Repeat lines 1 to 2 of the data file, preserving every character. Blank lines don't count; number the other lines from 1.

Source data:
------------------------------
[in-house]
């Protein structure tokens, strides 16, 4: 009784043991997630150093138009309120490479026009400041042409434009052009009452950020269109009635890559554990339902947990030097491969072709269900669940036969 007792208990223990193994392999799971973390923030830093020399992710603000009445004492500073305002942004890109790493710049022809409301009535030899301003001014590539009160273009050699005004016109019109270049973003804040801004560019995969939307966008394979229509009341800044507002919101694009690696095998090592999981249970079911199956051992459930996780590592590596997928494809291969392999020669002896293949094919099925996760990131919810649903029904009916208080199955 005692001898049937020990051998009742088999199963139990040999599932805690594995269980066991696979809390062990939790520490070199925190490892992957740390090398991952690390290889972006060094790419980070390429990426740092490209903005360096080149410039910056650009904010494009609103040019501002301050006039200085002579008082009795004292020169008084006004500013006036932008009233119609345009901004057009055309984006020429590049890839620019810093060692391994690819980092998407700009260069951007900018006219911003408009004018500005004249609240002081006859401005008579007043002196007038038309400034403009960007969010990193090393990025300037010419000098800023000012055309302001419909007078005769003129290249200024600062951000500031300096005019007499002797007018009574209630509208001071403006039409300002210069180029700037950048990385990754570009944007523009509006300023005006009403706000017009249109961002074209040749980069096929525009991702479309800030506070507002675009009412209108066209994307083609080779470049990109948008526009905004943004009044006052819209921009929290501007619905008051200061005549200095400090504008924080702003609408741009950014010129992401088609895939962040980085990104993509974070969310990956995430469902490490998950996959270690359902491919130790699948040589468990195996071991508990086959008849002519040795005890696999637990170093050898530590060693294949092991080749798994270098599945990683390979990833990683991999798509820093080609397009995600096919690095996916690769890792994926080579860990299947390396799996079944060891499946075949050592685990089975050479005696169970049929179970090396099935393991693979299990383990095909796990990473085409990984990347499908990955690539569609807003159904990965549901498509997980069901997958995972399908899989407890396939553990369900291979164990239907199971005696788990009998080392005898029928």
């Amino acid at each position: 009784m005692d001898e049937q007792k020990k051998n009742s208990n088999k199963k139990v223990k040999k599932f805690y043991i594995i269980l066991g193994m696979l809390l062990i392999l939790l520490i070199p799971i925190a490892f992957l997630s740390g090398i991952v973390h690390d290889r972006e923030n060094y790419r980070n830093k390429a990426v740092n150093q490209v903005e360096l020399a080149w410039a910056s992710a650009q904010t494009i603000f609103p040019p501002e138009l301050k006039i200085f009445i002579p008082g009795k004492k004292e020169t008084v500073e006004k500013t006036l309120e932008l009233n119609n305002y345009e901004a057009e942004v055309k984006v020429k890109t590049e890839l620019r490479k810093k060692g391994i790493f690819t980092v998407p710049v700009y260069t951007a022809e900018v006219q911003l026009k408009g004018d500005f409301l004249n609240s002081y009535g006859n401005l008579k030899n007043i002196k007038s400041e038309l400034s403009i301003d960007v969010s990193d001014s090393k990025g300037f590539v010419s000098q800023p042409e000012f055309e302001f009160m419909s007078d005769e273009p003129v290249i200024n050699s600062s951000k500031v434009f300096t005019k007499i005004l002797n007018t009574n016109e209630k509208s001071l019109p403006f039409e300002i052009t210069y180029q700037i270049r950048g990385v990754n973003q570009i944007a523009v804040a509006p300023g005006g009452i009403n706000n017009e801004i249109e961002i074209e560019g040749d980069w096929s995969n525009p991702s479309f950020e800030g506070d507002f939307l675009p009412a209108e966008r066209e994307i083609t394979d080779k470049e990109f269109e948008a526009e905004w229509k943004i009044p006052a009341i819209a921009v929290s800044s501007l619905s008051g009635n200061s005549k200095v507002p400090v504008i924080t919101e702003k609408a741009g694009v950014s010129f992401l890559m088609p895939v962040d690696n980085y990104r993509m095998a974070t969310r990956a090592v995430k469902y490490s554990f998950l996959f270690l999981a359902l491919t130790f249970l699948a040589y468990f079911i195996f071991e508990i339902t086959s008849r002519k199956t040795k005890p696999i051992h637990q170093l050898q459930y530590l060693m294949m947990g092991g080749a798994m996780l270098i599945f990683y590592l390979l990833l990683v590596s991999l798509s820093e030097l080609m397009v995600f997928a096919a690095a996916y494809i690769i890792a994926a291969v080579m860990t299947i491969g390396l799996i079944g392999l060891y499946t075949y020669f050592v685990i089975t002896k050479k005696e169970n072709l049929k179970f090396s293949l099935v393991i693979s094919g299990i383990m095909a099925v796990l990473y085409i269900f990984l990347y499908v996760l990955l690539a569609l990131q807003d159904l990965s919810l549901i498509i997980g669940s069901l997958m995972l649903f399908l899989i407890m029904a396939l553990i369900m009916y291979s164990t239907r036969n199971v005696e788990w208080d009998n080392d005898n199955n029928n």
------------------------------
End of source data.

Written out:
[in-house]
């Protein structure tokens, strides 16, 4: 009784043991997630150093138009309120490479026009400041042409434009052009009452950020269109009635890559554990339902947990030097491969072709269900669940036969 007792208990223990193994392999799971973390923030830093020399992710603000009445004492500073305002942004890109790493710049022809409301009535030899301003001014590539009160273009050699005004016109019109270049973003804040801004560019995969939307966008394979229509009341800044507002919101694009690696095998090592999981249970079911199956051992459930996780590592590596997928494809291969392999020669002896293949094919099925996760990131919810649903029904009916208080199955 005692001898049937020990051998009742088999199963139990040999599932805690594995269980066991696979809390062990939790520490070199925190490892992957740390090398991952690390290889972006060094790419980070390429990426740092490209903005360096080149410039910056650009904010494009609103040019501002301050006039200085002579008082009795004292020169008084006004500013006036932008009233119609345009901004057009055309984006020429590049890839620019810093060692391994690819980092998407700009260069951007900018006219911003408009004018500005004249609240002081006859401005008579007043002196007038038309400034403009960007969010990193090393990025300037010419000098800023000012055309302001419909007078005769003129290249200024600062951000500031300096005019007499002797007018009574209630509208001071403006039409300002210069180029700037950048990385990754570009944007523009509006300023005006009403706000017009249109961002074209040749980069096929525009991702479309800030506070507002675009009412209108066209994307083609080779470049990109948008526009905004943004009044006052819209921009929290501007619905008051200061005549200095400090504008924080702003609408741009950014010129992401088609895939962040980085990104993509974070969310990956995430469902490490998950996959270690359902491919130790699948040589468990195996071991508990086959008849002519040795005890696999637990170093050898530590060693294949092991080749798994270098599945990683390979990833990683991999798509820093080609397009995600096919690095996916690769890792994926080579860990299947390396799996079944060891499946075949050592685990089975050479005696169970049929179970090396099935393991693979299990383990095909796990990473085409990984990347499908990955690539569609807003159904990965549901498509997980069901997958995972399908899989407890396939553990369900291979164990239907199971005696788990009998080392005898029928």